I hadn’t been back to Rockport State Park in a very long time. As we were driving along Hwy 20 in Washington State, we decided on a whim to stop at the park. Kirk had never been to the park, and my memories were pretty hazy….
Rockport SP sits in an old-growth forest, which shut the camp ground in 2007 due to trees becoming a danger, versus doing a heavy logging operation. (This also happened a few miles from us on Whidbey Island, when the South Whidbey SP shut down camping for the same reason.)
There are two sides to the park for hiking, of which there is plenty (well, in theory….). 2 loops are on the other side of Hwy 20, the rest are on the main side.
Being it is winter, and the off season, once you drive in, turn to the right. There is a parking area open which has a loop at the end for easy turn around (with more parking and picnic tables). Nearby is a trail kiosk with maps you can take. A short walk is a bathroom.
Now then…Rockport SP is a lush, moss covered forest. And it’s old. There are trees down every where. And one can’t be sure this was just this year’s crop…or if Covid rules means it is 2 to 3 years worth of them. As Kirk and I set out from the parking lot every trail dead ended in windfall.
It became almost funny as we kept checking out each trail, and having to turn back or climb over.
In the end we crashed thru and found the road to the campground, and elected to walk that. Because at least it was clear.
The loop through the old campground is peaceful and gentle hills. The road is cleared (and looked to have been scraped recently. The old campground isn’t exactly visible these days, most sites had the utilities and picnic tables removed long ago. It’s quiet back there.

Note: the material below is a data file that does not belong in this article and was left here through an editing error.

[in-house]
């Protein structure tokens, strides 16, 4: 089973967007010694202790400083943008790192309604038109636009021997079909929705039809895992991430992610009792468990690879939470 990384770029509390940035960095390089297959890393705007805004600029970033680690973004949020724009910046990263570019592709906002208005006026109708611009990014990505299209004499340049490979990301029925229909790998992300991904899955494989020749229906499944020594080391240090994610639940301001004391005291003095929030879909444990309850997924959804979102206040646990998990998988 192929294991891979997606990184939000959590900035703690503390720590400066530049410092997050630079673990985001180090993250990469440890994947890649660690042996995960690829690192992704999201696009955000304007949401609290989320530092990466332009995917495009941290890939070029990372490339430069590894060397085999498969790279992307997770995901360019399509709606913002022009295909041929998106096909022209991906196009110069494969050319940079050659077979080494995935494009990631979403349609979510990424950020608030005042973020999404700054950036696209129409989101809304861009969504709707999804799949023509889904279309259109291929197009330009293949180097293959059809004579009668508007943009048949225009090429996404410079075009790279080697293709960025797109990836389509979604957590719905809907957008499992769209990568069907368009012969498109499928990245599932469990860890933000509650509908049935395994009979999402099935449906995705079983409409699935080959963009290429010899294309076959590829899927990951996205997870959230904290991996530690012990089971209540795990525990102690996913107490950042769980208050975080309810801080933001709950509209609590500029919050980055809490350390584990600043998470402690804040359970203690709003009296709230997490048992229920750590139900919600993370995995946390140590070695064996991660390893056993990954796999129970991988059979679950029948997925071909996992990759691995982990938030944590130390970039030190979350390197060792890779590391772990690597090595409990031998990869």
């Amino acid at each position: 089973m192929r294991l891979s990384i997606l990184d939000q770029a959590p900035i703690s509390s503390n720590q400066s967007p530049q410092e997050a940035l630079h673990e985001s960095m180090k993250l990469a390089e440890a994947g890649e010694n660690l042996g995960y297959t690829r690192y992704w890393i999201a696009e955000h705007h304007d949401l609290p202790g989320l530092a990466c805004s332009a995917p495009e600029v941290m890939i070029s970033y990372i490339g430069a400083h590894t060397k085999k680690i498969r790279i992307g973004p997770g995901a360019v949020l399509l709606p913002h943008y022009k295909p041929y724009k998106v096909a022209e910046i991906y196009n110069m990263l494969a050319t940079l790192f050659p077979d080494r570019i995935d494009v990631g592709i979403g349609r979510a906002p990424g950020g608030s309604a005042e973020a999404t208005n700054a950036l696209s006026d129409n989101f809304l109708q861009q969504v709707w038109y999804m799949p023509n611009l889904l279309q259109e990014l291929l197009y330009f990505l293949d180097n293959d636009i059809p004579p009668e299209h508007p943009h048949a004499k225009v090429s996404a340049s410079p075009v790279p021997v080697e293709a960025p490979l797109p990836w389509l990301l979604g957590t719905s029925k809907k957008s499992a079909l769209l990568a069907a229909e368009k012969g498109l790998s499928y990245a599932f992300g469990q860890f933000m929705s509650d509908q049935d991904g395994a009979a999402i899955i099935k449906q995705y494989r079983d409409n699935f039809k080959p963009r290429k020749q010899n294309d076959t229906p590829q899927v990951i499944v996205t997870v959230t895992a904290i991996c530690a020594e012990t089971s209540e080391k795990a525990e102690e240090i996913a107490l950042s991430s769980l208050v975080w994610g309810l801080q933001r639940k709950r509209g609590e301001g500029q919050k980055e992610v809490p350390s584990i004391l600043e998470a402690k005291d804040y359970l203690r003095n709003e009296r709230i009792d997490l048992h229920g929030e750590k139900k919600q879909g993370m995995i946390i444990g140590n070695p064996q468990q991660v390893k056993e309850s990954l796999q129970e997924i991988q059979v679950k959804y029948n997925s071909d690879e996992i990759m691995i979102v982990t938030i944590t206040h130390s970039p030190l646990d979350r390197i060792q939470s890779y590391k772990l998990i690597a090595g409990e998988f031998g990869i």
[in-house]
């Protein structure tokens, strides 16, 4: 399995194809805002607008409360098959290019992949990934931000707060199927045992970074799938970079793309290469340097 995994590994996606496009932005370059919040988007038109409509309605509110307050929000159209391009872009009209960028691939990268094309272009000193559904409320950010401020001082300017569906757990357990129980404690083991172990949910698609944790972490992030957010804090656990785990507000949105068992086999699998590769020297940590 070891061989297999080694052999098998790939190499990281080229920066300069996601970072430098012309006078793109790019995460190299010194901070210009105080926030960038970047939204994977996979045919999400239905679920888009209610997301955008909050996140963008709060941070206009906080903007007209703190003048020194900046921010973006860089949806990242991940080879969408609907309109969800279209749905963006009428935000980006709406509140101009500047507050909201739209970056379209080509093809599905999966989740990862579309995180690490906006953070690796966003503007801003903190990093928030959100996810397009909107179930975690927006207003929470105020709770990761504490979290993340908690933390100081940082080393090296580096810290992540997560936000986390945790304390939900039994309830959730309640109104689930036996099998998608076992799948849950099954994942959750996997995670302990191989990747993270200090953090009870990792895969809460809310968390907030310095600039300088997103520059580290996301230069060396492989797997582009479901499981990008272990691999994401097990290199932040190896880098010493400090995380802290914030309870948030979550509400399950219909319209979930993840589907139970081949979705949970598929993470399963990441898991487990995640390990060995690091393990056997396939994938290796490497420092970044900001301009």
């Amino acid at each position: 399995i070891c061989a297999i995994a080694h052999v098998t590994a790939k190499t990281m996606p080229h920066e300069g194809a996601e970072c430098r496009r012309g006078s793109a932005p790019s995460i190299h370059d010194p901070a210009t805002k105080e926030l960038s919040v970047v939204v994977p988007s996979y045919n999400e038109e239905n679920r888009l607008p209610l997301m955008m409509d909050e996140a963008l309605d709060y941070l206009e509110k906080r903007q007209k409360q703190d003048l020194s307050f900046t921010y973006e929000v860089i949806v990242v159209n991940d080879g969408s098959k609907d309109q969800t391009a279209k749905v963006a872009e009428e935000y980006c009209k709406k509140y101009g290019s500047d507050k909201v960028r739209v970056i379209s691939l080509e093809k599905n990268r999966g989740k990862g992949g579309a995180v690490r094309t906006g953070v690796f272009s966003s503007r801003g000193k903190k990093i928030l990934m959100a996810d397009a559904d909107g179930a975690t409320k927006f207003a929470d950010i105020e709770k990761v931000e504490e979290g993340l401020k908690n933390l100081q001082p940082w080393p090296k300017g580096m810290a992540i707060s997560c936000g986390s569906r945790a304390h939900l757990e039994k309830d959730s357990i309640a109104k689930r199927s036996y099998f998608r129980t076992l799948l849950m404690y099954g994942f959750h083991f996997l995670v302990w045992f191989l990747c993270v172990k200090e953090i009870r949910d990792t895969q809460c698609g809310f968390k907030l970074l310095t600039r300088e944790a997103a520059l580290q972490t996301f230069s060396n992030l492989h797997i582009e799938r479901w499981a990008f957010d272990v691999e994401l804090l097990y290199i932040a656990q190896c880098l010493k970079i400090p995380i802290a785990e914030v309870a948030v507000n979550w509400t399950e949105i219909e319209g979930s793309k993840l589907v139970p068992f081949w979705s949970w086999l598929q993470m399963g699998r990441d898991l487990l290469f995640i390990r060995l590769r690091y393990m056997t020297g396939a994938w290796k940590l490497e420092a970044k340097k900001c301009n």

We’d pass a number of trail junctions, but nearly all were not passable, with trees down. This trail I remember hiking with Ford when he was tiny.
The park isn’t big, and it’s a quick loop on the road, but it’s pretty, quiet and peaceful. It’s a great stop on the way to the North Cascades to stretch your legs. If I were to stop by again, I’d see how the West Loop trail was, being as it’s behind the ranger station. But…maybe this is the year to wait for summer and hopefully trail crews.
The map is on the website, as a PDF, to print out.
Next door to the state park is the road to Sauk Mountain, which rises sharply above the Skagit River and valley. This vintage shot was taken with my oldest the summer he was 4 (20 years ago), and was hauling up mountains all over the Cascades. Near the top is an overlook down to Sauk Lake. In summer this is a hike worth the traveling up a few miles from the highway. It’s a closer in sub alpine splendor without the Seattle crowds.
As we headed back down we stopped in Concrete, Wa and stopped in to 5b’s Bakery, a fully gluten-free bakery/eatery. They have a binder of everything, with full ingredient lists. While I can eat wheat just fine, our youngest is allergic to commercial wheat and has severe reactions. So being able to bring him a treat home, he was very pleased. And…the BBQ Chicken Focaccia pizzas were ever so tasty. You’d never guess they are gf. Totally worth a stop if you are up this way. And they have a full espresso bar/smoothies and many frozen items to pick up (such as uncooked frozen lasagna).